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Investigating the variation in penguin responses to pedestrian activity on subantarctic Macquarie Island


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Holmes, Nicholas David 2005 , 'Investigating the variation in penguin responses to pedestrian activity on subantarctic Macquarie Island', PhD thesis, University of Tasmania.

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As the number of people visiting the subantarctic and Antarctic increases, so do incidences
of human-wiidiife interaction, in these regions, Antarctic Treaty Consultative Parties conduct
and support scientific research, and commercial tourism is increasing dramatically. At
several locations, penguins can be exposed to considerable human activity, often during
critical periods of breeding and moult. Consequently, there is a need for effective and timely
management of human-wiidiife interactions that reflect the high conservation values of these
On subantarctic Macquarie island (54°30'S 158°57'E) breeding penguins commonly
experience pedestrian visits from government expeditioners or commercial tourists. From
2001 - 2005, a project was undertaken to investigate responses to pedestrian activity by
King Aptenodytes patagonicus, Gentoo Pygoscelis papua and Royal Eudyptes schlegeli
penguins. The overall aim of the project was to produce management-oriented information
for both government operations and commercial tourism on the island, and elsewhere in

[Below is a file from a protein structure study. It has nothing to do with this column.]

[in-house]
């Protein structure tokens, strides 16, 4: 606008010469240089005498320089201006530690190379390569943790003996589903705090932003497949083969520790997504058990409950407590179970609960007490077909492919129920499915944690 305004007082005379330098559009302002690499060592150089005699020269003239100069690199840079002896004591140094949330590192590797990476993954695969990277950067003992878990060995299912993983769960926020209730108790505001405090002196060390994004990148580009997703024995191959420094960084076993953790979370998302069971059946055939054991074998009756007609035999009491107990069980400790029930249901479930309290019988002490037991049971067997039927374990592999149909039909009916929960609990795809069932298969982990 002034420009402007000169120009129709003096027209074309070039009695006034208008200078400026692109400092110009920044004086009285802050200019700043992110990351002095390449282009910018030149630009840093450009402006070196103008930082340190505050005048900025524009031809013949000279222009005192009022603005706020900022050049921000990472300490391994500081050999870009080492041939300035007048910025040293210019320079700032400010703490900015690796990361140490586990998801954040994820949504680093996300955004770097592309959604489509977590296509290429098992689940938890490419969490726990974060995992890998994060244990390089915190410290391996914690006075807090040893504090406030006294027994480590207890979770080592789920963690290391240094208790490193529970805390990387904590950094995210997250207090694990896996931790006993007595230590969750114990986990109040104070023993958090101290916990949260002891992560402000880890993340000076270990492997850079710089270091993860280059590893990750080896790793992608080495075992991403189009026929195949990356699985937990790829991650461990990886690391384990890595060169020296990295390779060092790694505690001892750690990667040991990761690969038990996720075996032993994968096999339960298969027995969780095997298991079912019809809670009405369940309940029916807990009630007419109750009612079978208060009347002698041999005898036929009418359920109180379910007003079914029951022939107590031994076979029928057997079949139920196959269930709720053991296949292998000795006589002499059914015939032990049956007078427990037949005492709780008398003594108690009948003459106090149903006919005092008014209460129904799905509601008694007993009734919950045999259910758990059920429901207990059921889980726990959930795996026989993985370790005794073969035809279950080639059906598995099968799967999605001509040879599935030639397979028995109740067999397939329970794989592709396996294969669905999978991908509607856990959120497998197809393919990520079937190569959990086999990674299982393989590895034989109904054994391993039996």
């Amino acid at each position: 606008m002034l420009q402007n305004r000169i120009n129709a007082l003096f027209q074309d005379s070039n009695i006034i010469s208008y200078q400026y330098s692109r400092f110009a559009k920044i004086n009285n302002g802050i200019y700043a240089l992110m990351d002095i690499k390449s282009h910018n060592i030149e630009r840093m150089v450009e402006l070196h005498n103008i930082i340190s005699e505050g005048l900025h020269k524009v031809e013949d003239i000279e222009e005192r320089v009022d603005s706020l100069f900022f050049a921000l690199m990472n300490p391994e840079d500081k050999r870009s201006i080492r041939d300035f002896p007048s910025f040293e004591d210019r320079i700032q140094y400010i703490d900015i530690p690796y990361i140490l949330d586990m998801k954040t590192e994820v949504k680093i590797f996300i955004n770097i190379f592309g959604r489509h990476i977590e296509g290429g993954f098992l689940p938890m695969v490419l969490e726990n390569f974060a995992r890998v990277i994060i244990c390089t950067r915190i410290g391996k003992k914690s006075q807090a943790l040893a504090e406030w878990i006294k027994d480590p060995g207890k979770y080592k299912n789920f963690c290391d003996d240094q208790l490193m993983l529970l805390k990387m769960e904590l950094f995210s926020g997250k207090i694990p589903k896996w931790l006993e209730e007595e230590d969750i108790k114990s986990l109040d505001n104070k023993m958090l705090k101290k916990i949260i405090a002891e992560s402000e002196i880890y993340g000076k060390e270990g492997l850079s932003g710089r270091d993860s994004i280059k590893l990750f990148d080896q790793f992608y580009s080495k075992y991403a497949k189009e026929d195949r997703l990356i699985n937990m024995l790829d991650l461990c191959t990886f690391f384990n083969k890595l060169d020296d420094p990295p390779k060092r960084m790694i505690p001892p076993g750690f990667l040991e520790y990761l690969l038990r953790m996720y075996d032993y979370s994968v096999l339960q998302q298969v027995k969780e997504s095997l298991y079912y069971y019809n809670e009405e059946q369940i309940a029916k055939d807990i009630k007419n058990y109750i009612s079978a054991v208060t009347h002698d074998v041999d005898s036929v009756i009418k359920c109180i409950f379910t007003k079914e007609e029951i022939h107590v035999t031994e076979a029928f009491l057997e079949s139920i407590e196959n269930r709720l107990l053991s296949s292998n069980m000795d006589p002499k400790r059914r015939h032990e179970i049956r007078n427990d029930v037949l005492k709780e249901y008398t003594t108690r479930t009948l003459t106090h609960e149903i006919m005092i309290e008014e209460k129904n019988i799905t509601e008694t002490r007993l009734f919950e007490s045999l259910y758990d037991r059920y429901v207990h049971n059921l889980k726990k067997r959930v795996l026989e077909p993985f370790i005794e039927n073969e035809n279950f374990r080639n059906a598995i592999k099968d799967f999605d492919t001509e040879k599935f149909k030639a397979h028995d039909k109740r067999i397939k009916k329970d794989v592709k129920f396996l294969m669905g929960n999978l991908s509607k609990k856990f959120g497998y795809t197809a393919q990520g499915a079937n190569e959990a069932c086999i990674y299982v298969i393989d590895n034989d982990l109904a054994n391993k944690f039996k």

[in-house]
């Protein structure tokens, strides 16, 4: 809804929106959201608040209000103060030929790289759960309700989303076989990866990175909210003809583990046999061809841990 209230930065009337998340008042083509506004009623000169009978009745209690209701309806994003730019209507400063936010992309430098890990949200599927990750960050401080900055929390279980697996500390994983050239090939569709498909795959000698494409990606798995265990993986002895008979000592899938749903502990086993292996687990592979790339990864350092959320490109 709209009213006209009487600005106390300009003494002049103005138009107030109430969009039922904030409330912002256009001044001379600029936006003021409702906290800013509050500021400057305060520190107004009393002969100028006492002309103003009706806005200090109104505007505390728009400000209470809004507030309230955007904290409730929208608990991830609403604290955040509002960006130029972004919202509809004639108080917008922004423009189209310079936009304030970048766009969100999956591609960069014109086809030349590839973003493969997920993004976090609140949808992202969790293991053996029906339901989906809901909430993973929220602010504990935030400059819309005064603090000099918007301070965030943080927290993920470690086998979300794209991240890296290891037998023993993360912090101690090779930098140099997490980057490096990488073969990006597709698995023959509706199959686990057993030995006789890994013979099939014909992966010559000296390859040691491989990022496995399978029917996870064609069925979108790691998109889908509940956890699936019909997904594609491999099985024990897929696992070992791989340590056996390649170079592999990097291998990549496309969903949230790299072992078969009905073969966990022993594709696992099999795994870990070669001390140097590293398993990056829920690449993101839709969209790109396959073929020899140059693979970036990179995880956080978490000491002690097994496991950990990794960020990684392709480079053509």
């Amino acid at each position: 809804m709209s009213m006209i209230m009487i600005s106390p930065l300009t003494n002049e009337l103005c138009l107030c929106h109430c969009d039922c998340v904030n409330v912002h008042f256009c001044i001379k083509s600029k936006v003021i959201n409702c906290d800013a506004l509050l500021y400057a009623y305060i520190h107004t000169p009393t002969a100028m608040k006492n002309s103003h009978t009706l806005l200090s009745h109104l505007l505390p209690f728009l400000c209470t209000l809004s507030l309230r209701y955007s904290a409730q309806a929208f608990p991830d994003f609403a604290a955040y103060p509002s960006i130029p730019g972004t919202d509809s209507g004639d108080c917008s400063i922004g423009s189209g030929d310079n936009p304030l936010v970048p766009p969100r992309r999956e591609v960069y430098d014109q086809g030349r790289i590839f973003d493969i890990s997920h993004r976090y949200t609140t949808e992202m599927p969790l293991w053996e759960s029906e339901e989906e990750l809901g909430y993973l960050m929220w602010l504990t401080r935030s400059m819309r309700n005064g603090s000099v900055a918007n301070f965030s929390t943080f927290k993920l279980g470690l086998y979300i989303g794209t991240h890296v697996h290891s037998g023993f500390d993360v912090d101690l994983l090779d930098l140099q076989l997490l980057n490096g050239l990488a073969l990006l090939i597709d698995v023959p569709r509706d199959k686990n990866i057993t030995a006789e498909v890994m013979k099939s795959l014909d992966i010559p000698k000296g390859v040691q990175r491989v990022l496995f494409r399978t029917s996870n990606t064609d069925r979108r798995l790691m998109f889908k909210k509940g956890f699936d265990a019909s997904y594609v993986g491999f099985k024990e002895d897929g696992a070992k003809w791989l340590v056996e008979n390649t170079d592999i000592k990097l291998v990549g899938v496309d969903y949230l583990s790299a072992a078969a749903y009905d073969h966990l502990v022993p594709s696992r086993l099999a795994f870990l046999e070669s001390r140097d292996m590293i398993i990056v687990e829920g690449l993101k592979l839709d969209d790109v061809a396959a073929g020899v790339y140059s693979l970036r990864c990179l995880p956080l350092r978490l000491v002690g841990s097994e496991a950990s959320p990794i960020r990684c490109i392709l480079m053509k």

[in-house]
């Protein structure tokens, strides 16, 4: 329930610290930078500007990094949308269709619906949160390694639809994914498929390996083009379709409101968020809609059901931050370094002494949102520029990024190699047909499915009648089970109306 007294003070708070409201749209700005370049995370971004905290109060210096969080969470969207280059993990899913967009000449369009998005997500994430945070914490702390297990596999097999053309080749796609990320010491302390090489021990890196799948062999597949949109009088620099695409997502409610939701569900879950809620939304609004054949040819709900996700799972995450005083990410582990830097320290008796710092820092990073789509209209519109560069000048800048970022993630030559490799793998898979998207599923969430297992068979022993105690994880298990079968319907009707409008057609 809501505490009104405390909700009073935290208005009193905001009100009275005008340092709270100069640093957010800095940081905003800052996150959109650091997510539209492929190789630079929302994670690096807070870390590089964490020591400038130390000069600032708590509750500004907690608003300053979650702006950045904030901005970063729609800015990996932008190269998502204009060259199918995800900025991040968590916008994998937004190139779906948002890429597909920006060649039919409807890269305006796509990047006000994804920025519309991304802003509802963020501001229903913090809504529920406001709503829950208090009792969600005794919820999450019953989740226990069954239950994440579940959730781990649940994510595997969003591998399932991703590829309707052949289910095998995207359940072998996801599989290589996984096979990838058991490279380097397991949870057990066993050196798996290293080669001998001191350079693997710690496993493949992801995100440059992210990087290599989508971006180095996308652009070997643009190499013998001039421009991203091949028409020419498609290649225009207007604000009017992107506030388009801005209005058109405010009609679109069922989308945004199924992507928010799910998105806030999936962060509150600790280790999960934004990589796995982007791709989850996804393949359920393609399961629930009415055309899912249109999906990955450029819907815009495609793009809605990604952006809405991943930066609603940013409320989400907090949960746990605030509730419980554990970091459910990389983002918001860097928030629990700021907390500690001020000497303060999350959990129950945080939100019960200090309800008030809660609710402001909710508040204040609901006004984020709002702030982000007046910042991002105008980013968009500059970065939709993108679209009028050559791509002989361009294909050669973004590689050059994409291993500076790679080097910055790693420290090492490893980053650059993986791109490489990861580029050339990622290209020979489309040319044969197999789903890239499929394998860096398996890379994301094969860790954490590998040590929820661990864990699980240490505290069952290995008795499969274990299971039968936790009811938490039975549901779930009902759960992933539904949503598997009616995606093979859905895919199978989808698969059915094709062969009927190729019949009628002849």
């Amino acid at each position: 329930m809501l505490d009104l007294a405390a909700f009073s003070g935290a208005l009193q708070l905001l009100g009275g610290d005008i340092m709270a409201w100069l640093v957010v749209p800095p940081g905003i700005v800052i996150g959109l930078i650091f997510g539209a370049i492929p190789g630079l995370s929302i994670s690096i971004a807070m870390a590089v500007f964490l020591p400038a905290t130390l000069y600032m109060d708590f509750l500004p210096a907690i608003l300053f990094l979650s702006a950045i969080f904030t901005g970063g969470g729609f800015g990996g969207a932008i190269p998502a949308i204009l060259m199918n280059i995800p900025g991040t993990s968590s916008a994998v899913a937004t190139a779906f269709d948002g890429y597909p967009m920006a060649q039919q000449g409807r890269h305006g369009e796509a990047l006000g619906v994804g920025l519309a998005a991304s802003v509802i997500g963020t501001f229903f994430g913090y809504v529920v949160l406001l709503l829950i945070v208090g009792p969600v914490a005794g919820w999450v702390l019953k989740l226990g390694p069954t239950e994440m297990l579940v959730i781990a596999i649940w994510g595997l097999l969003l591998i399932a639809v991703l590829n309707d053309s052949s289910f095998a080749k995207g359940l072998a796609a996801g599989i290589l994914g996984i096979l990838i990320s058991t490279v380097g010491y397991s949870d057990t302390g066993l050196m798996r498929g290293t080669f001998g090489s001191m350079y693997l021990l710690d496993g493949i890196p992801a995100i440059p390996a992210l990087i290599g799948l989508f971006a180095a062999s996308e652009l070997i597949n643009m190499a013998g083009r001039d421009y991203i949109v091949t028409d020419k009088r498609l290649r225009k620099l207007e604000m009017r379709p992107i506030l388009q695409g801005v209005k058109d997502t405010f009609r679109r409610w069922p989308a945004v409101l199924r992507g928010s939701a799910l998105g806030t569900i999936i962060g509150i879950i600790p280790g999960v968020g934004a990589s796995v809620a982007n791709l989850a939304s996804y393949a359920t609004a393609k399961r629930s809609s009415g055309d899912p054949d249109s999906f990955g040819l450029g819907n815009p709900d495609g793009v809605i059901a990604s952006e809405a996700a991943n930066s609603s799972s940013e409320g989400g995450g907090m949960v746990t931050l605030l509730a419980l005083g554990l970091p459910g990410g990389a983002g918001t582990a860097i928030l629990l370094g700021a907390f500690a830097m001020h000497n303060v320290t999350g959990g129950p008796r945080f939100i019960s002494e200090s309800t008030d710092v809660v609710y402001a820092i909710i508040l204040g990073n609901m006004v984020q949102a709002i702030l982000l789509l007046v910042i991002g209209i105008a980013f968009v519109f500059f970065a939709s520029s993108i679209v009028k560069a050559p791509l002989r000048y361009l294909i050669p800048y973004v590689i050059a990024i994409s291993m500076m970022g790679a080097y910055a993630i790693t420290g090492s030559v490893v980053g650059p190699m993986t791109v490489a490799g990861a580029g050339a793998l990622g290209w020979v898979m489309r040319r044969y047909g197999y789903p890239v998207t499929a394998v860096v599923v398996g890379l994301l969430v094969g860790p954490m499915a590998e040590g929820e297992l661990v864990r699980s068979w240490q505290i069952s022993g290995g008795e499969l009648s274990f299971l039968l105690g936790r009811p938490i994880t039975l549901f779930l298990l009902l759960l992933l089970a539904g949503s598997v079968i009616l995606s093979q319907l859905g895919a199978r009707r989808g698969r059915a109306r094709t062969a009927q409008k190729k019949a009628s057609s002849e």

Antarctic and subantarctic.
Experimental and observational studies were employed to quantify aspects of the
physiology, behaviour and reproductive success of the three penguin species when exposed
to pedestrian activity. Experiments were designed to address the following key management
issues: 1) the efficacy of current minimum approach distance guidelines; 2) the effect of
visitor group size; 3) the role of habituation; 4) the sensitivity of penguins during different
breeding phases; and 5) inter-species variation in responses.
Key results include: a) a single pedestrian visit to 5 m (the current minimum approach
guideline) to incubating Royal penguins did not produce more than a minor or transitory
impact on the birds, but did elicit a stronger response than either predator overflights or
interactions with aggressive conspecifics; b) guarding Gentoo penguin responses to human visitors increased in intensity with a larger visitor group size; c) Gentoo penguins exposed to
frequent, high levels of human activity appeared to have habituated to pedestrians, while
Gentoos in areas of low human activity appeared sensitive to visitation, suggesting that
habituation and previous exposure to human activity need to be considered when managing
human-penguin interactions; d) Royal penguins displayed elevated responses to visitation
during incubation and moult, compared to guard and creche, highlighting these breeding
stages as more sensitive periods; and e) Gentoo penguins showed the strongest reaction to
visitation when compared to King and Royal penguins, demonstrating inter-species
differences in sensitivity to the stimuli examined.
By investigating how penguin responses to pedestrian activity vary, this project has
produced valuable information for the management of human-penguin interactions on
Macquarie Island, with application to other subantarctic and Antarctic locations.

Item Type: Thesis - PhD
Authors/Creators:Holmes, Nicholas David
Keywords: Penguins, Eudyptes, Pygoscelis, Aptenodytes
Copyright Holders: The Author
Copyright Information:

Copyright 2005 the Author - The University is continuing to endeavour to trace the copyright
owner(s) and in the meantime this item has been reproduced here in good faith. We
would be pleased to hear from the copyright owner(s).

Additional Information:

Available for library use only and copying in accordance with the Copyright Act 1968, as amended. Thesis (PhD)--University of Tasmania, 2006. Includes bibliographical references

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